encourages a better understanding of how development initiatives are experienced, rather than restricting the focus of development (and development research, merely to prescribed outcomes, which can obscure underlying inequalities (e.g. gender, race, class), reinforce neo-liberal ideologies and overlook restraints on peoples’ freedoms. (p. 8)

The ability for the capabilities approach to understand how development programs are experienced is key for advancing studies of how SFD initiatives focused on livelihood creation and opportunities actually take place and the processes and possibilities involved therein. Other research pertaining to livelihoods may benefit from examining more closely social enterprises, social entrepreneurship, and innovation in SFD, which are growing areas of scholarly investigation (McSweeney, 2020; Svensson, Anderson, & Faulk, 2020; Svensson, Mahoney, & Hambrick, 2020; Whitley & Welty Peachey, 2020). Social enterprises and social entrepreneurs have been claimed to hold potential for enhancing livelihood opportunities for diverse individuals and groups, particularly through microfinance or job readiness programs (e.g., Kistruck et al., 2011; Mair & Marti, 2009a, 2009b). Future research should investigate the intersections of SFD, innovation, social entrepreneurship, and livelihoods more specifically.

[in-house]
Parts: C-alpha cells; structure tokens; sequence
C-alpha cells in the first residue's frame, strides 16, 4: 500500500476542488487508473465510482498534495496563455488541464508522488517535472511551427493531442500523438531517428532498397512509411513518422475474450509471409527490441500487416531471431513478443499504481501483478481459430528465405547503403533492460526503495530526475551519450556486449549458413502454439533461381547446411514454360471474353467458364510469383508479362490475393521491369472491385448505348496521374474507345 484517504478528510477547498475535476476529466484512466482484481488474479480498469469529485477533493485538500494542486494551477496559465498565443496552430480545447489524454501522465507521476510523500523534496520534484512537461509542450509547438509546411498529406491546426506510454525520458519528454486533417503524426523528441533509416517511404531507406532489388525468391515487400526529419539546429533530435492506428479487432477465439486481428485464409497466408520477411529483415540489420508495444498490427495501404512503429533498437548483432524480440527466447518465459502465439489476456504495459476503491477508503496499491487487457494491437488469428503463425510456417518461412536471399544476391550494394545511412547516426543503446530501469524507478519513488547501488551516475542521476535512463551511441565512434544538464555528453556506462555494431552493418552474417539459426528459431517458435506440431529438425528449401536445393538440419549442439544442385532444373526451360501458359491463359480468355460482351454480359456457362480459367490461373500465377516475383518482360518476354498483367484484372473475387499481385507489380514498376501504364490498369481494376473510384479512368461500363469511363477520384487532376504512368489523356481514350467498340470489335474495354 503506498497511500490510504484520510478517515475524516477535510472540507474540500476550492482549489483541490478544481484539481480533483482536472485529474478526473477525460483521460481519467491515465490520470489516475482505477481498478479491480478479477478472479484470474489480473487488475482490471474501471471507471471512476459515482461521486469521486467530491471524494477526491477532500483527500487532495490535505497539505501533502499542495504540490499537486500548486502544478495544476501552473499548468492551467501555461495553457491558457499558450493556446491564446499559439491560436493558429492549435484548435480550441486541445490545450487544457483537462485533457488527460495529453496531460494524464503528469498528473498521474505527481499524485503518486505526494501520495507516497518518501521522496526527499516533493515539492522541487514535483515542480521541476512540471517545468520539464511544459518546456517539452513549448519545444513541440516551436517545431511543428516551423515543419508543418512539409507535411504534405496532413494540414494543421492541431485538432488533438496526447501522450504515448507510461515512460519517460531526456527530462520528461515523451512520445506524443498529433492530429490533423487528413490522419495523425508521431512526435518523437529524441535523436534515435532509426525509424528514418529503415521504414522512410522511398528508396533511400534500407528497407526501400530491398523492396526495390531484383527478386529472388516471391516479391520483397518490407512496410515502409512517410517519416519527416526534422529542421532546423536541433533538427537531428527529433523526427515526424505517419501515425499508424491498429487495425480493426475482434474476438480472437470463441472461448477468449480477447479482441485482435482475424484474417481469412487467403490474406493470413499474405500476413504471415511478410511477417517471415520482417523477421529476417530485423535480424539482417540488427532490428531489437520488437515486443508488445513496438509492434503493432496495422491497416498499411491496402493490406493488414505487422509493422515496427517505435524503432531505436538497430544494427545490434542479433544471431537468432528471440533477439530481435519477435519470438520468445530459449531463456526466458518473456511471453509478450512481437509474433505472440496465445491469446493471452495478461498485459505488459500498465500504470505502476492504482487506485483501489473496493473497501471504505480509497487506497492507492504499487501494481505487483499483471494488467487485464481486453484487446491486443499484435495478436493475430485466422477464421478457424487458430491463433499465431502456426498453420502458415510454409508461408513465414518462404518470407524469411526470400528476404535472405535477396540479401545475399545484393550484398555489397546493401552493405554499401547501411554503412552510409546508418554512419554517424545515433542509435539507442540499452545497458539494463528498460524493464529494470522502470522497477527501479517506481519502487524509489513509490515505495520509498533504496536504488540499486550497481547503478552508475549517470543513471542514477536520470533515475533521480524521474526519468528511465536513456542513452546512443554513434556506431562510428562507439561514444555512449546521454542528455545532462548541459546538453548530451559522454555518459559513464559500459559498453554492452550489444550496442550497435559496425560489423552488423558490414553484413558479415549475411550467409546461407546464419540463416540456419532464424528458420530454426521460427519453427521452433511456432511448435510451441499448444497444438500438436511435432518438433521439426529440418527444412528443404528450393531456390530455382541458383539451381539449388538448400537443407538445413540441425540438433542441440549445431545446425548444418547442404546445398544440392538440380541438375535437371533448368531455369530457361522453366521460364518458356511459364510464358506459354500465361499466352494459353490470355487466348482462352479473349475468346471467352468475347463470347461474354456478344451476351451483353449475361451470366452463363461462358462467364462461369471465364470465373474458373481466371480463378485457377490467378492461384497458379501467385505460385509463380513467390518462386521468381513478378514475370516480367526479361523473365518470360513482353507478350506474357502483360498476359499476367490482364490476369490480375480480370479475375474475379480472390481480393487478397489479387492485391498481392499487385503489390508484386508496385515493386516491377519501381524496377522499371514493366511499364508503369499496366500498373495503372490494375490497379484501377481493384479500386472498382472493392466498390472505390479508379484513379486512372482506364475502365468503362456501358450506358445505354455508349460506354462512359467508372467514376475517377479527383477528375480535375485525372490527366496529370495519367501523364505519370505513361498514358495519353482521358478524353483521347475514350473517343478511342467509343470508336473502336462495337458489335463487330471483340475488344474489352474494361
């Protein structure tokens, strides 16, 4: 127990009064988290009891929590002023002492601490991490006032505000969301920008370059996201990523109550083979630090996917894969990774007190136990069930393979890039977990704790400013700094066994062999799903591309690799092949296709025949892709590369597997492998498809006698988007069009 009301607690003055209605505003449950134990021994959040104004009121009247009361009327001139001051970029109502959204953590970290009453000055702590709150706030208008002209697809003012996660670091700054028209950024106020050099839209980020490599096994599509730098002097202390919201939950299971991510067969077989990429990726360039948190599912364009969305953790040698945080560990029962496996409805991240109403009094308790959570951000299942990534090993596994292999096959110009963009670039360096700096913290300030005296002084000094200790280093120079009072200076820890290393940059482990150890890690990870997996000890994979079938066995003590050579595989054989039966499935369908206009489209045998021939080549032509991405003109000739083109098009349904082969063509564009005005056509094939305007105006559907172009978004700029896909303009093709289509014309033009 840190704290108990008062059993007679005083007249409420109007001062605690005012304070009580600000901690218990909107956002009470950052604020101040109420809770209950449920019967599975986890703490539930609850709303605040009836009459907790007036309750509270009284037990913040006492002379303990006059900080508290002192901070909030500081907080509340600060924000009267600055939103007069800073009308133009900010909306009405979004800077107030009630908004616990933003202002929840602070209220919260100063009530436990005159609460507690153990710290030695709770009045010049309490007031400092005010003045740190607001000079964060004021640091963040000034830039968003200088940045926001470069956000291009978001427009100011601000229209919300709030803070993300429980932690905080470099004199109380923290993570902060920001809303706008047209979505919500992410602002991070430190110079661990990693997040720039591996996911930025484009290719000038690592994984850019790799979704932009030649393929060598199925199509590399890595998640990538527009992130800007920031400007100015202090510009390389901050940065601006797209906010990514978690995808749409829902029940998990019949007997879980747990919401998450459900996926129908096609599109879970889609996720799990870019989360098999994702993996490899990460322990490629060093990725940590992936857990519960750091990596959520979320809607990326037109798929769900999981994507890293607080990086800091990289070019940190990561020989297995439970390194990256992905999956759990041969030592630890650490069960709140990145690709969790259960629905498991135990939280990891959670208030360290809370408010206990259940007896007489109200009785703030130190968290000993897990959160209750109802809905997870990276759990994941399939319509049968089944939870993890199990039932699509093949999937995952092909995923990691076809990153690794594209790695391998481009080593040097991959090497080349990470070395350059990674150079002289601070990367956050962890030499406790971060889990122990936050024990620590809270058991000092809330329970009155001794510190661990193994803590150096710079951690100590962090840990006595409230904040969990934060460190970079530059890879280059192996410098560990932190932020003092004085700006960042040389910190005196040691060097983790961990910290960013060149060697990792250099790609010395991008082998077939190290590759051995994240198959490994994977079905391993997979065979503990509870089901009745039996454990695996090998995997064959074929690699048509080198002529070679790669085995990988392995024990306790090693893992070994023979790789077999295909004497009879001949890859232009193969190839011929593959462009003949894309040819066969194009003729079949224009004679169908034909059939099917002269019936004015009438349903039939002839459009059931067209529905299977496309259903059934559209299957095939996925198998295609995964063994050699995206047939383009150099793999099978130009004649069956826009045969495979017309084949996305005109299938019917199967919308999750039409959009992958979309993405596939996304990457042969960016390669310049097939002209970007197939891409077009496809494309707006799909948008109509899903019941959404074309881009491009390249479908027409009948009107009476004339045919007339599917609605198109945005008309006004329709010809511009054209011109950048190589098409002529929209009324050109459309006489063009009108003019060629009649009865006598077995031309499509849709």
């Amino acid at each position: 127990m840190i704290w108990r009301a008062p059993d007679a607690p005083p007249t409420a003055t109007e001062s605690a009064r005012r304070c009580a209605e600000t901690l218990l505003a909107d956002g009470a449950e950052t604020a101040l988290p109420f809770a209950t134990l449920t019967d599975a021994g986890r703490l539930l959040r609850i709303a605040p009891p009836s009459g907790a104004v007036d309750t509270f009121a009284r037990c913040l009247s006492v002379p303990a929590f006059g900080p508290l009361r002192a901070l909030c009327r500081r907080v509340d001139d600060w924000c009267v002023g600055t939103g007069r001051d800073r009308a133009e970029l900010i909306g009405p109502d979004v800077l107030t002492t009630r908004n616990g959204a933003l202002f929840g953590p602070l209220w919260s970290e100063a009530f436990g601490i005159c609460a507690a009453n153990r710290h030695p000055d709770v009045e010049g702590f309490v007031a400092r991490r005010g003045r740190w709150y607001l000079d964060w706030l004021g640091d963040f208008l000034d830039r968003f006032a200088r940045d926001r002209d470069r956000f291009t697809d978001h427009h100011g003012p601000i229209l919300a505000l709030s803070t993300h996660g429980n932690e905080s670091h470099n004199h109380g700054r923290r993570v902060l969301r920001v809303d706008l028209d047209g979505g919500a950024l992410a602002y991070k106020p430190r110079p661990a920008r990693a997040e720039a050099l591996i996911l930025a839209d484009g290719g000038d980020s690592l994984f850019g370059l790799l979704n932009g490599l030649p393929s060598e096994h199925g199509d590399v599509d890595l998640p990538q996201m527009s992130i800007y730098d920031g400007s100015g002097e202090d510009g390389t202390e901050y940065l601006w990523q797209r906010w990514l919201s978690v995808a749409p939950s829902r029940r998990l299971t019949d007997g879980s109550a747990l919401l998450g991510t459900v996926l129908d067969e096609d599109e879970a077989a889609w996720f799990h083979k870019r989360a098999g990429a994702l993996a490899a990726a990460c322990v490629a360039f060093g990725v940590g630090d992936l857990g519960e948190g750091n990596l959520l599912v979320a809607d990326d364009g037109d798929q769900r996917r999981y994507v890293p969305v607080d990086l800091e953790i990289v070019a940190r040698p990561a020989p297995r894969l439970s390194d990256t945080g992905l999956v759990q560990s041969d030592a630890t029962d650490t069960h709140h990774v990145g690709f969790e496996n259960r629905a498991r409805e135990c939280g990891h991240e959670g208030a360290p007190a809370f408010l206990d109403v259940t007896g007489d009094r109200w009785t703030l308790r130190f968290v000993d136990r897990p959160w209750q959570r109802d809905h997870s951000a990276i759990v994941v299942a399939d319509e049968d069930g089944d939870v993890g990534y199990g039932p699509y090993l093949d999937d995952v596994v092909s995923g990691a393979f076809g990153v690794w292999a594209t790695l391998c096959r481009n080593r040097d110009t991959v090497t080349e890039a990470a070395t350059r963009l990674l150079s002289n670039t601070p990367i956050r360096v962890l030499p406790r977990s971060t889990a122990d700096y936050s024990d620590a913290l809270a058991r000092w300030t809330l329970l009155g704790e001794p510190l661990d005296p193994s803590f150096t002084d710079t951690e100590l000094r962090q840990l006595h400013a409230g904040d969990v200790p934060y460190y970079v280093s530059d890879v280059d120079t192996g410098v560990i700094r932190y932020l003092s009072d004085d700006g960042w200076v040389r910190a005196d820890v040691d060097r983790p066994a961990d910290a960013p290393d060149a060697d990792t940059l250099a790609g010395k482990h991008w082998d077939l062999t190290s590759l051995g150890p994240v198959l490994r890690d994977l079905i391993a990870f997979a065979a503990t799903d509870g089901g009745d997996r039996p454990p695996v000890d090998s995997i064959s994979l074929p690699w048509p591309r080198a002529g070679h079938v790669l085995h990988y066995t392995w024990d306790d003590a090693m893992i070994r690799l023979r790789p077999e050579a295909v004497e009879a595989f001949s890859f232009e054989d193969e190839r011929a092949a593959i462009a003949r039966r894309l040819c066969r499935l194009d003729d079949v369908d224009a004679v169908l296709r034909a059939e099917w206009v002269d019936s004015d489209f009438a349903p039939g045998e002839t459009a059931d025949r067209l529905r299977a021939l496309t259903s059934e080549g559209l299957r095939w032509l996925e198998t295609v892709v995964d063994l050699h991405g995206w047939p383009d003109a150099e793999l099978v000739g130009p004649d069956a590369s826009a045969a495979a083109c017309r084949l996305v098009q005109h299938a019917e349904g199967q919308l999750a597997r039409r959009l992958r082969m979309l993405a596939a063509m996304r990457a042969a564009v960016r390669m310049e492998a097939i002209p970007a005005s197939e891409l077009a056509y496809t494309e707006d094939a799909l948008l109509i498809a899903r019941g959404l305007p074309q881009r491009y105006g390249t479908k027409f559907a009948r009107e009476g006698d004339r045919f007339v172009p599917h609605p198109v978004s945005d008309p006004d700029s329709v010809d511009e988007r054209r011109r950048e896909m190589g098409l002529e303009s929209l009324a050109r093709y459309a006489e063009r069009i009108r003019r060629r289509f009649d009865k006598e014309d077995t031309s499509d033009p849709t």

Whilst this special issue highlights sport and livelihoods work that is taking place across diverse contexts in Canada, the United States, and New Zealand, there is also a need for future research beyond the Global North. Hence, another future direction for research into sport and livelihoods is to explore more specifically and analyze sport-related work taking place in the Global South, or in low- to middle-income countries, that seek to offer opportunities of employment and livelihood creation to individuals, groups, and communities. From the Field articles and insights that draw on and emphasize practitioner viewpoints in Global South contexts are particularly needed given that a large portion of SFD takes place in such geographical locations (Svensson & Woods, 2017). These articles may shed light on the innovative and novel approaches that actors “on the ground” employ for the purposes of sport and livelihoods.